Many graphics card vendors have different ranges through which they group cards based on different levels of tweaked performance and for MSI this has mainly resided around the top level Lightning series cards, much like the GTX 680 Lightning that we looked at mid last year in June and the lower entry level HAWK range that offered up value options for the budget user. MSI however have noted that there is a gap to be filled in between these two card ranges and this is where the Power Edition range of cards come into play.

The Power Edition is MSI’s way of offering up a balance between overclocked performance off the shelf and great value for that performance at the same time. This is not to mean that cut backs have been in other areas however. With these cards we still see the same high level of quality that we would with any other card including the feature of MSI’s Twin Frozr cooler and Military Class III components.

The 670 Power Edition comes in a blight blue box with minimal detailing of the card’s features on the front. We do see though that this is an overclocked card and features the Twin Frozr IV cooler as well as an enhanced PWM design and triple overvoltage. Under the front flap we find a whole host of information on the cards features including a dust removal system that spins the two fans in reverse for thirty seconds to expel any dust that may have built up.


MSI GTX 670 Twin Frozr Power Edition OC 2GB Graphics Card Review @ eTeknix

NZXT Respire T40 @ PureOverclock
CPU coolers – we all know what they are and we all use them. Whether it be the stock cooler that came with your CPU or a high-end custom water cooling setup we all have one and we all need one. There are coolers that are cheap and relatively inefficient and there are coolers that are expensive and work exceedingly well. What about the happy medium? What about the best of both – price and performance? Enter NZXT and their Respire line of CPU coolers. They aim to give the best performance for the least amount of cash – but do the coolers meet those expectations? We’ve already looked at their T20 variant and were thoroughly impressed. Now we’ve got their Respire T40 here in the lab today so let’s check it out!


NZXT Respire T40 @ PureOverclock

Vantec NexStar NST-D300WS3 WiFi HDD Dock Review @ Hi Tech Legion
This approach should also be considered in terms of hardware design and sharing data. Wireless connectivity opens up a world of options beyond what wired transfer can provide and not be limited to one connection at a time. Granted, wireless transfer rates are not as fast as wired transfer rates with current available technology but it has reached acceptable levels for high-definition media streaming which is the bulk of what most users expect from wireless storage. Vantec, a well-known name in storage solutions have turned their creative focus in adding WiFi functionality on their product line, namely their NexStar hard drive enclosures.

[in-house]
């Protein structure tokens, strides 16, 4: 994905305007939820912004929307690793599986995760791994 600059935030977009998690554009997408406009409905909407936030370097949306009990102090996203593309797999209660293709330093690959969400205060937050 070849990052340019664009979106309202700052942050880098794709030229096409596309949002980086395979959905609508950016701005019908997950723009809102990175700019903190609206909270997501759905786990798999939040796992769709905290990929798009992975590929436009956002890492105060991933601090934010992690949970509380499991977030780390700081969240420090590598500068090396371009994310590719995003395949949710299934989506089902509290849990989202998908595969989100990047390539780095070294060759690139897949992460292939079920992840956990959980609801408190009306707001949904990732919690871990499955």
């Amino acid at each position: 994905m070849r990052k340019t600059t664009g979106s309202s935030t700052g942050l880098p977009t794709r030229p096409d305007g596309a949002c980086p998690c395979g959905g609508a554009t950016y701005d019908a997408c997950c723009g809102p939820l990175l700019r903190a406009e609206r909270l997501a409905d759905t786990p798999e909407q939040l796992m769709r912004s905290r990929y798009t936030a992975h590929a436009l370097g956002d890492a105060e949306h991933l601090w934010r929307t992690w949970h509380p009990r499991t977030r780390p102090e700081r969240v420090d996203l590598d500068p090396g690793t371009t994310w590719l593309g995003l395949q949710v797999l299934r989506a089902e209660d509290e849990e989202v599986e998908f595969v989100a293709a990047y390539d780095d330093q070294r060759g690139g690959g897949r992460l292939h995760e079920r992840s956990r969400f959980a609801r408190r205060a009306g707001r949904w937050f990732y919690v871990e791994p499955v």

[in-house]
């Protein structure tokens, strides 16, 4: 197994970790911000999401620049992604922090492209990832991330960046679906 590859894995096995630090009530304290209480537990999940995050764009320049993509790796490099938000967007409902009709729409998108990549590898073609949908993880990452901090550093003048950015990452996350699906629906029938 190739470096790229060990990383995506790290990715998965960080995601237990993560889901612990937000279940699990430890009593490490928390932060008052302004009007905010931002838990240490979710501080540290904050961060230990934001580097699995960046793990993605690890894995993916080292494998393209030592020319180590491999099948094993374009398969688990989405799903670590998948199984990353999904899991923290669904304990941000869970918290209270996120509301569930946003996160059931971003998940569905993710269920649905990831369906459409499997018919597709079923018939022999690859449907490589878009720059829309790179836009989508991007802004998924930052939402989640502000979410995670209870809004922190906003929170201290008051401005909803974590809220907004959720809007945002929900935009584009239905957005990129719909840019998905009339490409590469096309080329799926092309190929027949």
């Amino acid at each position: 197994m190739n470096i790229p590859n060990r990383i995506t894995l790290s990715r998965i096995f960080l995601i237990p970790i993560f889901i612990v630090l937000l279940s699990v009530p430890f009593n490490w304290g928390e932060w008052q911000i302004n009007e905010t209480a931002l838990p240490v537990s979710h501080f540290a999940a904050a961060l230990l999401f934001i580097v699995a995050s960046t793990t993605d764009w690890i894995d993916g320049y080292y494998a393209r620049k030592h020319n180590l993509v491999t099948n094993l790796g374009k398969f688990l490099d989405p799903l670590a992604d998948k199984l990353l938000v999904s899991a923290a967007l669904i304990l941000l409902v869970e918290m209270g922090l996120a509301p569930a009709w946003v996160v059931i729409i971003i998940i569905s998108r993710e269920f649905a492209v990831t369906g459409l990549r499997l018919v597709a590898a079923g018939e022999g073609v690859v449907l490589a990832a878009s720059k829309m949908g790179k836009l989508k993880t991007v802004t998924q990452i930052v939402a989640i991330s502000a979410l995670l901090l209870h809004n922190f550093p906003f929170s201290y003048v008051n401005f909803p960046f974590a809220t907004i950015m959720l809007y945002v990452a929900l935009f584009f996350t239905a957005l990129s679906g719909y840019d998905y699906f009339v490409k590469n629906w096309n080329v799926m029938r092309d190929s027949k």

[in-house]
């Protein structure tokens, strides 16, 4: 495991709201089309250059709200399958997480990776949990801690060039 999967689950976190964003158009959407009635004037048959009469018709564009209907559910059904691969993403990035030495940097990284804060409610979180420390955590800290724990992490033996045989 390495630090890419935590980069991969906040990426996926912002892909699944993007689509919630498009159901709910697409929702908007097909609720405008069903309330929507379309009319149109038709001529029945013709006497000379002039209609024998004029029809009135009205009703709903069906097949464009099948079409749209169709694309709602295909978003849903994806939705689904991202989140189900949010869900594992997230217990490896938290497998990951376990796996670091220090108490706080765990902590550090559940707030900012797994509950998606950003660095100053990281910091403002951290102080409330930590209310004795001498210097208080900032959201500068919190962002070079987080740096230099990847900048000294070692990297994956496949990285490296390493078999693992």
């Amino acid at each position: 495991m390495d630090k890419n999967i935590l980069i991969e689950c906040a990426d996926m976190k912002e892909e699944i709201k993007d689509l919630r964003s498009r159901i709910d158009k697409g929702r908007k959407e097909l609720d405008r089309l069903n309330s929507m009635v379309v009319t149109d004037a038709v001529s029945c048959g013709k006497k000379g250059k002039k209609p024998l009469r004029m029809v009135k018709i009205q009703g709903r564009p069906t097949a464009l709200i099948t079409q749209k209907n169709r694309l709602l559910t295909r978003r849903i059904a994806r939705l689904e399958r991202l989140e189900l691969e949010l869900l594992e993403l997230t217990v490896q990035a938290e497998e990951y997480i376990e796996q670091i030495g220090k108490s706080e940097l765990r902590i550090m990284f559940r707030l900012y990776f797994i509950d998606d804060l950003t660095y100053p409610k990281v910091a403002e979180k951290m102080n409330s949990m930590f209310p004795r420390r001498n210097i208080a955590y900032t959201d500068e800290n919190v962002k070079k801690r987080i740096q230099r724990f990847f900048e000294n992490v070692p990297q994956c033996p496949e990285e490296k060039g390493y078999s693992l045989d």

The Vantec NexStar hard drive WiFi dock fits standard 3.5” or 2.5” drives. The NexStar WiFi dock is capable of high-speed USB 3.0 transfers as well as offering wireless support for 802.11 b/g/n standards with transfer rates of up to 150 Mbit/s. Accessible on iOS or Android devices through the Vantec WiFi App, the NexStar WiFI dock also supports Access Point Internet tethering and WEP/WPA/WPA2 security. Media playback of H.264, mov, mp4, mpv, 3gp, m4v, aac, mp3, m4a, aif, and wave are supported as well as jpeg, png, gif, tif, bmp, and tiff image files. The Vantec NexStar WiFi dock comes with a 1-year limited warranty.


Vantec NexStar NST-D300WS3 WiFi HDD Dock Review @ Hi Tech Legion

Welcome the GTX TITAN. The beast to unseat the best! @ Bjorn3D
Nvidia always seems to have a ace or two up their sleeves when it comes to GPU launches and product planning, but this time it looks like they brought a RPG to a knife fight. The GTX TITAN is here and I am ready to take it for a spin, so read on as I introduce Nvidias newest flagship single GPU!


Welcome the GTX TITAN. The beast to unseat the best! @ Bjorn3D

Mad Catz Strike 5 Review @ Techradar
This then is the Mad Catz STRIKE 5, the inevitable cheaper little brother to the impressively mad STRIKE 7. Well, I say cheaper, but it isn't cheap. It's still hitting the shelves at nearly £200, which is a lot of cash to drop on any gaming peripheral and really only something to think about if you've already bought every single other performance component that could help your rig. After all, you could buy an awesome graphics card for that much cash, and still have change. So what is missing in this cut-down STRIKE? Well, interestingly, I'm not entirely sure that you are missing very much at all.


Mad Catz Strike 5 Review @ Techradar




Printed from Linux Compatible (http://www.linuxcompatible.org/news/story/best_gaming_cpus_for_the_money_and_more.html)